Using low-dose chemotherapy to keep cancer at bay may be more effective than trying to kill it completely, a new study revealed.
Current cancer treatments such as radiation, surgery and chemotherapy are aggressively designed to get rid of as many cancer cells as possible.
Oncologists, however, provided evidence that cancer patients may have a better chance of surviving while keeping the disease under control.
Controlling Cancer Cells
Total eradication of cancer is rare, experts said, and the toxic side effects of chemotherapy can be extremely destructive. It leads to hair loss, nausea and severe fatigue, as well as cripples the immune system and triggers anemia.
The research team said that aggressive chemotherapy treatments go against basic evolutionary principles that even tumor cells follow.
"We tend to think of cancers as a competition between the tumor and the host, but at the level of the cancer cell, cancer cells are mostly competing with each other," said Dr. Robert Gatenby of the Moffitt Cancer Center and Research Institute, who led the research.
The cancer cells that make up the tumor are not equal. A tumor can comprise different types of malignant cells.
Researchers said this is supported by the fact that when chemotherapy is performed, some cancer cells wither, while some will start to bloom again after weeks or months. These are the cancer cells that, by a quirk of their mutations, are resistant to the chemo.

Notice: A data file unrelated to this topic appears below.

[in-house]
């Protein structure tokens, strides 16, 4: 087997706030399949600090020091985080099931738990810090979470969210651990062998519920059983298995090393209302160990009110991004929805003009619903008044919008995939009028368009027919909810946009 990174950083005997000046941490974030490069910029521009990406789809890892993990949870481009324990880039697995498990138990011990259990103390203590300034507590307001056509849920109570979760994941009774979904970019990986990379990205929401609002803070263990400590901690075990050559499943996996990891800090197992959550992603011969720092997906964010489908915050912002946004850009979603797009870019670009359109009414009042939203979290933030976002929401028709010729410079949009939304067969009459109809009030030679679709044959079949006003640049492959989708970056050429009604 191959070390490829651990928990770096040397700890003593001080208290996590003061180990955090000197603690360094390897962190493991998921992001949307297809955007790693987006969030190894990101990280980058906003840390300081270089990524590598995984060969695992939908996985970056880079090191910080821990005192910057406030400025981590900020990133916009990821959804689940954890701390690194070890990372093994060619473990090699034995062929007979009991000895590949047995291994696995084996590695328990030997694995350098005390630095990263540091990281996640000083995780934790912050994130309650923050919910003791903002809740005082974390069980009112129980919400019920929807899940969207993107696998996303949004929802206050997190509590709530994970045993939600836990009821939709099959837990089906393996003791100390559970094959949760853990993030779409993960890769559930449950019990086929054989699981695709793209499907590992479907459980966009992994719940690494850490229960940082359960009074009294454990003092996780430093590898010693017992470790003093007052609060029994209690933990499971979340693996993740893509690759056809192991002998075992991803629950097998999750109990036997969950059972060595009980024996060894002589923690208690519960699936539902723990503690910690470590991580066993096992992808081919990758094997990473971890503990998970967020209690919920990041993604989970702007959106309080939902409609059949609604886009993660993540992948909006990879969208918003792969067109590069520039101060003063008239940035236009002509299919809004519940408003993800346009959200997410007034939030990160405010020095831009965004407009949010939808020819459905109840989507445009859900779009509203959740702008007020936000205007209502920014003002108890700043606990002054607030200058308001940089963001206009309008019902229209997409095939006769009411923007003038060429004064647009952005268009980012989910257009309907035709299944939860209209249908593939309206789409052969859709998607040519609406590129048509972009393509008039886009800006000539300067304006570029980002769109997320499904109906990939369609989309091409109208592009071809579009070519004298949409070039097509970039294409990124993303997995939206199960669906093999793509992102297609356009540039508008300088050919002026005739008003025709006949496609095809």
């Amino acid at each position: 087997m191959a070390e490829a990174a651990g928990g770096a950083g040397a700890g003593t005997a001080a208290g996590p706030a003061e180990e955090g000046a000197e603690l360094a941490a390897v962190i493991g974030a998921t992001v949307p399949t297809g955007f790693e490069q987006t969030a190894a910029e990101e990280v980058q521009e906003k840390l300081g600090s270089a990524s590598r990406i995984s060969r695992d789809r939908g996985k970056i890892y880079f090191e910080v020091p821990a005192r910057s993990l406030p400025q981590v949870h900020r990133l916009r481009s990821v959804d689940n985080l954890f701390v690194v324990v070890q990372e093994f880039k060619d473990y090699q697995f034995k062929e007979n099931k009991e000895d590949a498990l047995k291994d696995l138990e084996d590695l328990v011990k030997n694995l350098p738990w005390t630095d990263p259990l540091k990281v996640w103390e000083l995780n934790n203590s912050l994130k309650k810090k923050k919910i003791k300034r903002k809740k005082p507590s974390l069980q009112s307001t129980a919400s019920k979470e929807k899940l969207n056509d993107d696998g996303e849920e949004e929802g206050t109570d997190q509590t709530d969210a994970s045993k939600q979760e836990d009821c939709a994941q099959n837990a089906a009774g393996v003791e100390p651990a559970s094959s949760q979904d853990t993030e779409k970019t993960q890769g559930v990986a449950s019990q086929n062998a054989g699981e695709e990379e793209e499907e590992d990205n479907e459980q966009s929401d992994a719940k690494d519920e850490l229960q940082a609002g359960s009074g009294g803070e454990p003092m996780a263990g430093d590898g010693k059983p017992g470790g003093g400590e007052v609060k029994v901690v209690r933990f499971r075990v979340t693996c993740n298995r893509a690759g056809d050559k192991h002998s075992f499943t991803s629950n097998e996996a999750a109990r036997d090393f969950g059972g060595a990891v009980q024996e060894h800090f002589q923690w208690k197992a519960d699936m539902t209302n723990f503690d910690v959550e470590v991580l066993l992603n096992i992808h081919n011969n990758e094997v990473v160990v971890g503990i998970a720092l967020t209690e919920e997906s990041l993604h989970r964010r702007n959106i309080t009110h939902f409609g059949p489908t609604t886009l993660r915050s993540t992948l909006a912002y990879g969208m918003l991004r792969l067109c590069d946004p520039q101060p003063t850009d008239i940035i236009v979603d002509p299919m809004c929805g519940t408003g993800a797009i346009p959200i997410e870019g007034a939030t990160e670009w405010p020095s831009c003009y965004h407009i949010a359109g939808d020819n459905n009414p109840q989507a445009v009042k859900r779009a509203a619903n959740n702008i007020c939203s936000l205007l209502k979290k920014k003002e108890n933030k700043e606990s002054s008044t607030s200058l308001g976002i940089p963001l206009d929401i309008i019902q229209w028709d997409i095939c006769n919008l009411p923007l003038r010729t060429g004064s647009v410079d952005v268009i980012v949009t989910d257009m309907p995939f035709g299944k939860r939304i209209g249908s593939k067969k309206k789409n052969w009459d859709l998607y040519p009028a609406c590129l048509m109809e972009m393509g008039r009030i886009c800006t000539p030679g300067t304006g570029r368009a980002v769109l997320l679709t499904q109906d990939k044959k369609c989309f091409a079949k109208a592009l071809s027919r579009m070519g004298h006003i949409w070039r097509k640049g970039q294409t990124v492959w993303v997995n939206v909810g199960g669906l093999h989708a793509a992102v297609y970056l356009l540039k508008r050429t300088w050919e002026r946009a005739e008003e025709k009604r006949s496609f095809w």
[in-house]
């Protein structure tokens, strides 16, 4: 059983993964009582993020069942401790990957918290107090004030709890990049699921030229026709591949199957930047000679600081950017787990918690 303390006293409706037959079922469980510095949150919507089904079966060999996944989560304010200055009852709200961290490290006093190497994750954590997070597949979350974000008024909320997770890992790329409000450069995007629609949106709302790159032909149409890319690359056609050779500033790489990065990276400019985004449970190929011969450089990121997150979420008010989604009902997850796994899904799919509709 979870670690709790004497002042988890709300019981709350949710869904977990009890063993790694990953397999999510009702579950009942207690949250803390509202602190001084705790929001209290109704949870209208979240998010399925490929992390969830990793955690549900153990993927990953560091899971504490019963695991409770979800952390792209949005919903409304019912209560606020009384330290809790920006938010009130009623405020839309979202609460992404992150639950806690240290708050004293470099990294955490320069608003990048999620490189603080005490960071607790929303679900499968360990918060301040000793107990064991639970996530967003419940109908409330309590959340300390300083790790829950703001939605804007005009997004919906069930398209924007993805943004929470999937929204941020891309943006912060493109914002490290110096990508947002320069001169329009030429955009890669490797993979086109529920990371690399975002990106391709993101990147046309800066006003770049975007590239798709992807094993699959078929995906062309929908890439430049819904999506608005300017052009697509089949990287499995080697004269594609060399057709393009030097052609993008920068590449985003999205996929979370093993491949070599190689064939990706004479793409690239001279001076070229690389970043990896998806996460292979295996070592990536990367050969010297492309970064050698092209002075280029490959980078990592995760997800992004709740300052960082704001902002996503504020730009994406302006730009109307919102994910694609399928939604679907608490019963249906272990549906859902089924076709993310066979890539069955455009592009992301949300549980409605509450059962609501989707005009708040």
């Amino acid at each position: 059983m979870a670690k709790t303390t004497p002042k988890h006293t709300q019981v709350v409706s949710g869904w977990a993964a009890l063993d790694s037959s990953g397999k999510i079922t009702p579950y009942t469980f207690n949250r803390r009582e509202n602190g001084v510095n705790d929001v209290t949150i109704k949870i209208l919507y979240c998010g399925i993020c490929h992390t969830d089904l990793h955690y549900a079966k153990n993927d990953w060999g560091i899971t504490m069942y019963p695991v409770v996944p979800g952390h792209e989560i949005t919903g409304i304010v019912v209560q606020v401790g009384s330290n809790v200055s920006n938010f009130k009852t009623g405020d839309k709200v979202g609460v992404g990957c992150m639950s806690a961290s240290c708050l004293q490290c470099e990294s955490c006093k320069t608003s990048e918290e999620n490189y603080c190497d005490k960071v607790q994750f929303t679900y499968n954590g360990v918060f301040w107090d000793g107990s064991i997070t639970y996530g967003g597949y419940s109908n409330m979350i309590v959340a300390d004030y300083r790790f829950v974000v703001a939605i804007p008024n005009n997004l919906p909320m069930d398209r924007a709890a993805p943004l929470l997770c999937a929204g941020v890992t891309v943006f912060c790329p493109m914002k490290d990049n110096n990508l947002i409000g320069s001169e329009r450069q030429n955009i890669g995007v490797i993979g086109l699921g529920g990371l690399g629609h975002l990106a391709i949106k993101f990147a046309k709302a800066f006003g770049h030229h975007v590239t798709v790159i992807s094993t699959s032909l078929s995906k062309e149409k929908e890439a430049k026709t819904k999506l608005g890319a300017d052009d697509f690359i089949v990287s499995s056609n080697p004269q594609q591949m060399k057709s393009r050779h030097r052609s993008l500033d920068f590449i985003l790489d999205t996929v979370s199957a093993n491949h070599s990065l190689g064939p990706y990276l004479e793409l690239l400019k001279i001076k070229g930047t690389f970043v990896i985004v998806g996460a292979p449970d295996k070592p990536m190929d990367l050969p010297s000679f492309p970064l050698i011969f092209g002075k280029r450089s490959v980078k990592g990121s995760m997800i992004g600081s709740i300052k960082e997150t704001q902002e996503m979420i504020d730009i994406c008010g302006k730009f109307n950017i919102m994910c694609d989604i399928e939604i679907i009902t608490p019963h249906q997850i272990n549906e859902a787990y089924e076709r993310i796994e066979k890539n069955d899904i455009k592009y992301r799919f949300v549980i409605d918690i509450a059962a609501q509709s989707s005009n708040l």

Because of this natural selection pressure, high-dose chemo may actually make the cancer worse, researchers said.
Gatenby and his team studied whether it would be plausible to find the perfect balance of chemo that would destroy enough tumors but not strong enough to encourage the resistant cells to emerge. They took cells from two different types of breast cancers, grew them in mice and treated the animals with standard chemo and modified chemo.
The first group of mice received low-dose chemo and then skipped sessions when the tumors shrunk, while the other group received incessant but gradually lower doses of chemo.
The second group exhibited the best response in terms of slowing tumor growth. In about 80 percent of the mice, the tumors continued to get smaller to the point that the animals did not need any additional chemo.
On the other hand, the first group of mice didn't see their tumors shrink at all. Gatenby said he was surprised with the results because he was concerned that despite the benefits, the new treatment may not have an impact on the tumor because it was growing quickly at the beginning.
But the new method did prove to be effective, although the tumor remained. Gatenby said the cancer cells became less active and grew more slowly than before.
Hopes For The Future
The novel method is called "adaptive therapy" (AT) and it is designed to oppose the natural responses of resistant cancer cells by controlling them.
Gatenby hopes that with enough patients taking advantage of the AT strategy in clinical trials, an algorithm may someday be developed so doctors can monitor individual cancer conditions to calculate the proper chemotherapy dose.
Meanwhile, the team plans to test the new therapy among men with prostate cancer. The findings of the new study are featured in the journal Science Translational Medicine.
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